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British Columbia Premier Gordon Campbell.
British Columbia Premier Gordon Campbell.

Gary Mason

All right, Campbell, time to talk about the e-mails Add to ...

No one wants to talk about the e-mails.

Not the Premier of B.C. Not the minister in charge of the provincial government's electronic information system. Not the woman who swore an affidavit that said digital records potentially critical to a political corruption case were destroyed during the May provincial election. (Or not.)

Not the company contracted to carry out the order.

No one in government will return a phone call to discuss the broad policies and guidelines that apply to the electronic storage and disposal of government records. Officials in the government's massive, and massively expensive, public-affairs bureau refuse to respond to e-mails that deal with requests about e-mails.

All of which should give people in B.C. and across the country an idea of the level of paranoia that surrounds the issue since questions about the destruction of key government records were prompted by a front-page story in The Globe and Mail last week.

It concerned the long-running trial of three former political aides charged with fraud and breach of trust related to the sale of BC Rail in 2003. Two of the three are accused of leaking top-secret information to one of the bidders in exchange for cash and other gifts. Defence lawyers have argued that the extent to which their clients leaked any information was done with the full knowledge of Premier Gordon Campbell and the members of his cabinet and part of a strategy to drive up the sale price of the rail line.

And e-mail records from that period would prove it, defence lawyers have insisted.

Mark Hume took your BC Rail questions Discussing the political corruption trial that is reaching all the way to the office of Premier Gordon Campbell

A government lawyer had earlier said all e-mails from the period in which the defence is seeking records - 2001 to 2005 - had been destroyed. But then The Globe and Mail revealed that an affidavit was filed last week indicating that many of those records were ordered deleted as recently as May, during the provincial election. The same affidavit says some records from that period were later found intact.

So no one seems to know what really is going on. And no one seems to know precisely what the policies are that govern the storage and disposal of government records. Which is what I was trying to find out this week. For the record, here are those who refused to discuss the matter or even respond to interview requests:

Ben Stewart, minister responsible for Citizens' Services, which oversees the government department managing information technology. (An aide said the minister just didn't want to discuss the issue.)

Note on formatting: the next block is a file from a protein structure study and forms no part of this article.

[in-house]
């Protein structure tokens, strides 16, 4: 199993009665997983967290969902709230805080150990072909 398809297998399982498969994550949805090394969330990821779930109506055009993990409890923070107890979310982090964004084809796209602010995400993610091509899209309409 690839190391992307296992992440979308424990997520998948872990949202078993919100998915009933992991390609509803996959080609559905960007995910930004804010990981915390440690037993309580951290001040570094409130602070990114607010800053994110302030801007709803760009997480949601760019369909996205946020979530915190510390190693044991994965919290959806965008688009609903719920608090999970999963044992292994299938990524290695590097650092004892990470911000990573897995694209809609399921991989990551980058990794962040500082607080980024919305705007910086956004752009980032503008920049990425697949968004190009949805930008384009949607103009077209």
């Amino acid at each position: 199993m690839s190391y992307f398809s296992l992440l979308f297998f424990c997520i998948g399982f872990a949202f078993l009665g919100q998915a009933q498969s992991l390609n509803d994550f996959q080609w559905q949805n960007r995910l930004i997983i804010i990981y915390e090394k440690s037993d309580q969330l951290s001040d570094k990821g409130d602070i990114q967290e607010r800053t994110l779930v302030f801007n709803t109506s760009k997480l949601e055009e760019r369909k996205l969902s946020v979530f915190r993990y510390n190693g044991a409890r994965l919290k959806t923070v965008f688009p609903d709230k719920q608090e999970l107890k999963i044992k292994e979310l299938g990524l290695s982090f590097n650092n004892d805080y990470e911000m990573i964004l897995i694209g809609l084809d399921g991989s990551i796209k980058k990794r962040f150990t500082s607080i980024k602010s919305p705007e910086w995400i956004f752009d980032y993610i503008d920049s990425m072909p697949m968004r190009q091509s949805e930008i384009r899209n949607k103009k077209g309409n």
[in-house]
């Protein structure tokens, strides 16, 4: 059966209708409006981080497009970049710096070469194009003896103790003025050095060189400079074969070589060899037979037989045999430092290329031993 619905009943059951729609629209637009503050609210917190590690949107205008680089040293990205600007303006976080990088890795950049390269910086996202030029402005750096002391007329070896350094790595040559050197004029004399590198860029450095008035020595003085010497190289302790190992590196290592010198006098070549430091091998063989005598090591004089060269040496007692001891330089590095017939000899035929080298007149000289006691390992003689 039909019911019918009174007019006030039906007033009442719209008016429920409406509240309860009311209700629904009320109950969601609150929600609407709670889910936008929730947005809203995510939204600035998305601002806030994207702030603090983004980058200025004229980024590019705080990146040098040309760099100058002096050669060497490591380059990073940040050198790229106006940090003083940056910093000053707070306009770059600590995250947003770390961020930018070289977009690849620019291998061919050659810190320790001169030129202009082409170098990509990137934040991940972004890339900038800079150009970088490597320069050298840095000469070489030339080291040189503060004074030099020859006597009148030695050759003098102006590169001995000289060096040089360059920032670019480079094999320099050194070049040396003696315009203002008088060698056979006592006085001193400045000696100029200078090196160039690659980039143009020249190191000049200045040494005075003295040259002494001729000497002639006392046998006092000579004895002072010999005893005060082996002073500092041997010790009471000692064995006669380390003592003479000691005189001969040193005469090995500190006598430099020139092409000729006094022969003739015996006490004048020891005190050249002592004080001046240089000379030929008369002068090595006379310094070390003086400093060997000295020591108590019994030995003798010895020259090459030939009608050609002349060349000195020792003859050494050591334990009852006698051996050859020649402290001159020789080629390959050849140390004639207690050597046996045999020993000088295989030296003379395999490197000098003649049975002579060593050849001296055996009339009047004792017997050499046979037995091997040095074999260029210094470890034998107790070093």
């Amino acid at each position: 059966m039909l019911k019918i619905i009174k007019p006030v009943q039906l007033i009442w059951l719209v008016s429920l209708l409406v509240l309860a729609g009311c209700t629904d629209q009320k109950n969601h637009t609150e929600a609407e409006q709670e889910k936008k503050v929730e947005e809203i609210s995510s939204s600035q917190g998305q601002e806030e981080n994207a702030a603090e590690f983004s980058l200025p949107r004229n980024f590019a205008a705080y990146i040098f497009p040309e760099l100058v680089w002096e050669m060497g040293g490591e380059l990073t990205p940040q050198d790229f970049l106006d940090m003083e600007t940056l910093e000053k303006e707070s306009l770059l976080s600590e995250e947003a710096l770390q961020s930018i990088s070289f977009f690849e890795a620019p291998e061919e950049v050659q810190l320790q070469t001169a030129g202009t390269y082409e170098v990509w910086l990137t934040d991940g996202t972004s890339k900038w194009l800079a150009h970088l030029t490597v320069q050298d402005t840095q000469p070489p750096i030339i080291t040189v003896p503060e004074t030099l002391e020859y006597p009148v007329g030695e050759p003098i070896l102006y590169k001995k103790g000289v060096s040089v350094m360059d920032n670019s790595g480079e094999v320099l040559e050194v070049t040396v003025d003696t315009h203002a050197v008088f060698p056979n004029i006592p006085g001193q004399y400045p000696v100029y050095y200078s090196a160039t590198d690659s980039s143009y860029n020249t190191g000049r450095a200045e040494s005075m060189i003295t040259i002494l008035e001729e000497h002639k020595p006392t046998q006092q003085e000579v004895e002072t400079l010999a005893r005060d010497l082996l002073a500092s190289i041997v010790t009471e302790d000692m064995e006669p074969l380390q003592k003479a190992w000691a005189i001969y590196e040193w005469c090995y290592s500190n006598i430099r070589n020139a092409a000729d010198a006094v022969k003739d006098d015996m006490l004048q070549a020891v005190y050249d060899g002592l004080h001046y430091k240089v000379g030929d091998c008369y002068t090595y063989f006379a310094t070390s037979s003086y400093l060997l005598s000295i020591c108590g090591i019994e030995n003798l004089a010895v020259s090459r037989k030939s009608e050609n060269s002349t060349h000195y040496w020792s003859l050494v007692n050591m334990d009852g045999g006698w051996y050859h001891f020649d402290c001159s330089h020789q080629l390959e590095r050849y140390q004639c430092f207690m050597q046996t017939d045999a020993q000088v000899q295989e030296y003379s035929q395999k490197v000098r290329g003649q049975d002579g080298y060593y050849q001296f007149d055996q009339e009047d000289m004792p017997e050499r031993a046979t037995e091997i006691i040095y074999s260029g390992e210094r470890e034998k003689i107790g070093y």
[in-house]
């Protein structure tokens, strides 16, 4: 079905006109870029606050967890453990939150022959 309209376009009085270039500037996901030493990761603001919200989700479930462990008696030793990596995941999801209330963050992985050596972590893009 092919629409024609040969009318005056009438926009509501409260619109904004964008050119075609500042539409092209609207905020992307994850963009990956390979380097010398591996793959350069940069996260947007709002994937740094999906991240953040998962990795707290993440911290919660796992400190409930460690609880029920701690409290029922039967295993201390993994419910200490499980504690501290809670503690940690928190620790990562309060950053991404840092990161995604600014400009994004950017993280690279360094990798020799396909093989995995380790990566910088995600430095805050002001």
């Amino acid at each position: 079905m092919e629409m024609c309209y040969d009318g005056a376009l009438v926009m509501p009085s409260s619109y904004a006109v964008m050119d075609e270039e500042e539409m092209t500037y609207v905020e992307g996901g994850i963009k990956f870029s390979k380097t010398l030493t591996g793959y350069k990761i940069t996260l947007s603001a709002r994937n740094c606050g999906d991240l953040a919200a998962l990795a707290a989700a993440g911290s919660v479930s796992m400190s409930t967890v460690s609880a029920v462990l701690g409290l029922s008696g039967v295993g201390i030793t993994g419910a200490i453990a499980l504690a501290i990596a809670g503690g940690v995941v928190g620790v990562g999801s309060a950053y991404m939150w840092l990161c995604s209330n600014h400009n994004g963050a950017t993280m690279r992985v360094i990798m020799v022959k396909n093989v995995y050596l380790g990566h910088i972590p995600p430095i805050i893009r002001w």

Rosemarie Hayes, the woman in charge of the e-mail service for government and the author of the affidavit that blew the lid off the story about the May records' destruction. (She has not responded to numerous messages left on her phone.)

Sue Goldsmith, Ms. Hayes's predecessor, who understands how the electronic storage system works as well as anyone and whose name surfaced in the Hayes affidavit.

Lee Johnson, an official at EDS Advanced Solutions, the company contracted by government to destroy the records requested by the defence. He was dealing with Ms. Hayes regarding the order to destroy the government information that the defence was seeking in the corruption trial.

It would appear people have either gone into hiding voluntarily or been ordered there by the Premier's office, which controls all messaging during times of crisis. Either way, the government's handling of this matter is disgraceful and shows nothing but contempt for the related concerns of B.C. citizens.

David Loukidelis, B.C.'s outstanding Information and Privacy Commissioner, is concerned, too. For 10 years he's been urging the B.C. government to review the legislative framework around the Document Disposal Act, as well as the policies and practices around records and information management.

He's been completely ignored.

"I am concerned that the public policy objectives of openness, accountability and good management - and frankly, the historical record - are not being well served at this time," Mr. Loukidelis said in an interview.

He said in the digital age, e-mails make up a large part of a government's records. That is why, he said, it's imperative that information is retrievable, well organized, can be used when needed and, most importantly, is not lost.

Mr. Loukidelis agreed that it may be time to consider having a body at arm's length from government overseeing all digital records. That way, no one inside government would have the power to order records destroyed, which seems to be the case involving e-mails sought in this corruption trial.

The commissioner said this fall, an all-party committee of the B.C. legislature is slated to review the Freedom of Information and Protection of Privacy Act. He said he is going to suggest the committee turn its attention to records management.

"I can't think of a better time to take this on," said Mr. Loukidelis. "It's an incredibly important issue."

And one that is central to the very notion of integrity in government.

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